ELN rebel group denies ceasefire with Colombian government
President Gustavo Petro has asserted that five armed groups, including the ELN, committed to six months of peace through June.
A leftist rebel group in Colombia, the National Liberation Army (ELN), says it is not part of a ceasefire with the government that had been announced by the president.
On New Year’s Eve, President Gustavo Petro made a bold pronouncement on Twitter: Five of the country’s illegal armed groups had agreed to a six-month ceasefire.
“Total peace will be a reality,” Petro wrote, echoing his promises to bring the country’s decades-long armed conflict to an end.
But on Tuesday, the ELN issued a statement refuting claims that it had agreed to the ceasefire.
“The ELN Dialogue Delegation has not discussed any proposal for a bilateral ceasefire with the government of Gustavo Petro,” the ELN wrote in a press release. “Therefore, no such agreement exists.”
The group has instead called the ceasefire “a proposal to be examined”.
“At various occasions, we have pointed out that the ELN only complies with what is discussed and agreed upon at the negotiating table we participate in,” the press release said. “A unilateral government decree cannot be accepted as an agreement.”
The ELN made the announcement after Colombia’s last recognised rebel group resumed peace talks in November for the first time since 2018. It had become Colombia’s largest remaining illegal armed group after the Revolutionary Armed Forces of Colombia (FARC) dissolved in the wake of a 2016 peace deal with the government.
The ELN was founded by far-left priests in 1964 and grew to 2,400 to 4,000 members. It has financed its operations through drug trafficking, illegal mining and other elicit activities, expanding into territory formerly controlled by FARC.
Both the United States and the European Union have designated the ELN a “terrorist” organisation.
Internal dissent had prevented the ELN from returning to peace negotiations until Petro’s presidency. Petro — a former rebel fighter who turned to politics, becoming a senator and mayor of the capital, Bogota — promised to bring “total peace” to Colombia when he was sworn in as the country’s first left-wing president in August.
Conflict has gripped the country since the 1960s with the government, leftist guerrilla groups and far-right paramilitary forces all vying for power. Colombia’s Truth Commission estimates that more than 450,664 people have been killed in the six decades of fighting.
The ELN and government representatives met in Venezuela in November to try to end the conflict. Countries including Brazil, Chile, Mexico, Cuba and Norway had also been invited to participate as “guarantors”, helping to oversee the talks and ensure that any commitments are observed.
Although the reconvened peace talks have apparently so far resulted in no ceasefire, both the group and Colombia’s government said in a joint statement that the first round of negotiations had “ended successfully” in December.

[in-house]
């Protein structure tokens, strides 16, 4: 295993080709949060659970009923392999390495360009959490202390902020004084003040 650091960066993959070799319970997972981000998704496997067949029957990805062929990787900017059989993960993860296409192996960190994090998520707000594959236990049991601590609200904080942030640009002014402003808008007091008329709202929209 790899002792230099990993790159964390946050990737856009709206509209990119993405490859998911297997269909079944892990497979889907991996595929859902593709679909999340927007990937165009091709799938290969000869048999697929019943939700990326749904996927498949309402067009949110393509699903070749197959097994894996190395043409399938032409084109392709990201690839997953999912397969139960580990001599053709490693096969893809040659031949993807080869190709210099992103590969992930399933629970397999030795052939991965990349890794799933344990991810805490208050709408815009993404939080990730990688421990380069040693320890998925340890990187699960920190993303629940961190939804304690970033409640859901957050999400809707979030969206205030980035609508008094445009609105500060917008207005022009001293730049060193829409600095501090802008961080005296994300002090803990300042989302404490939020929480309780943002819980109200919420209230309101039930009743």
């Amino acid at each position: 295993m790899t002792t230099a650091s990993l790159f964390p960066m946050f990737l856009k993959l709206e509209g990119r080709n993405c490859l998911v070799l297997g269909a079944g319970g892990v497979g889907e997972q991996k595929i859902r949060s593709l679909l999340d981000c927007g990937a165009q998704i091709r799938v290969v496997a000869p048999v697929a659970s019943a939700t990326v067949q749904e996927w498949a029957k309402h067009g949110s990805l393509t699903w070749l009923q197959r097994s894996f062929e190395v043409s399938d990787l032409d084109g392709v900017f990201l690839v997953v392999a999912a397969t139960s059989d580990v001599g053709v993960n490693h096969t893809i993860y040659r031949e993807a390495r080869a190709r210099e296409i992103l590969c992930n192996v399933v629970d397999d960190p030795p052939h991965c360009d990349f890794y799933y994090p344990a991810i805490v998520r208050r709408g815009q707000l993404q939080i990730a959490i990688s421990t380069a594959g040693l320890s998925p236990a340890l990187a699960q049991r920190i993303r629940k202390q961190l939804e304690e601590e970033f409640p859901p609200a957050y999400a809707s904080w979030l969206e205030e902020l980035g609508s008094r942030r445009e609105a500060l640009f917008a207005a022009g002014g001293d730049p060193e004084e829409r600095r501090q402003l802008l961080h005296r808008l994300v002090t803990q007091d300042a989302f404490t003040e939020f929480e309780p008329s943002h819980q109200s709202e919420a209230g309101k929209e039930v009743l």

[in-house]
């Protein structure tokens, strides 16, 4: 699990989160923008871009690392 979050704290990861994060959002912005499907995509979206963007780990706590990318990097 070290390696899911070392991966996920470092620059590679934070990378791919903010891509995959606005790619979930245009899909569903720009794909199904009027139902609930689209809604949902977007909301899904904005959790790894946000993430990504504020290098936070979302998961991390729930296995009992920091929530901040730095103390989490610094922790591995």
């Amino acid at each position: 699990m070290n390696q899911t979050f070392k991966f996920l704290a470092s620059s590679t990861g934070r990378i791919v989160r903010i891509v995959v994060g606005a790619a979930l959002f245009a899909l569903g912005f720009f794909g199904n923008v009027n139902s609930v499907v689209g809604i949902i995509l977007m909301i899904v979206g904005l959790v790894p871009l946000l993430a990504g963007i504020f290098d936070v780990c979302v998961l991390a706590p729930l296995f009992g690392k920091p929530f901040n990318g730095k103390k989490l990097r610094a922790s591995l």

Among the agreements reached was a pact to allow the Embera Indigenous community to return to its lands in western Colombia after being displaced by fighting. The ELN and the government also agreed to a four-point deal that included an acknowledgement of the violence and a call for emergency aid to the provinces of Choco and Valle del Cauca.
A new round of peace talks is to begin this month in Mexico.
After December’s peace talks, the ELN shared on social media that it would unilaterally impose a temporary ceasefire from December 24 to Monday. But the ELN did say it would defend itself if attacked.
The Colombian president’s New Year’s Eve announcement said an even broader ceasefire had gone into effect from Sunday.
That ceasefire was to include not only the ELN but also four other armed groups: the Second Marquetalia, the Central General Staff, the AGC group and the Self-Defence Forces of the Sierra Nevada.
Petro said the ceasefire would have lasted until June 30 and would have included a “national and international verification mechanism” to ensure its terms were being followed.
“This is a bold act. The bilateral ceasefire obliges the armed organizations and the state to respect it,” Petro wrote on Twitter.
Petro’s announcement was hailed as a “breakthrough” by the United Nations. UN Secretary General Antonio Guterres said the development “brings renewed hope for comprehensive peace” in 2023.
Petro’s office has offered no immediate comment in the wake of the ELN’s denial that the ceasefire exists, but it said the president would consult with Colombia’s high peace commissioner and officials in the Ministries of the Interior and National Defence.
Pablo Beltran, one of the chief negotiators for the ELN, had said in December that he hopes a ceasefire could be reached in the upcoming negotiations in Mexico.
“Once we conclude what is planned, we will be in a position to discuss the bilateral ceasefire proposal,” the ELN said on Tuesday, referring to the Mexico peace talks.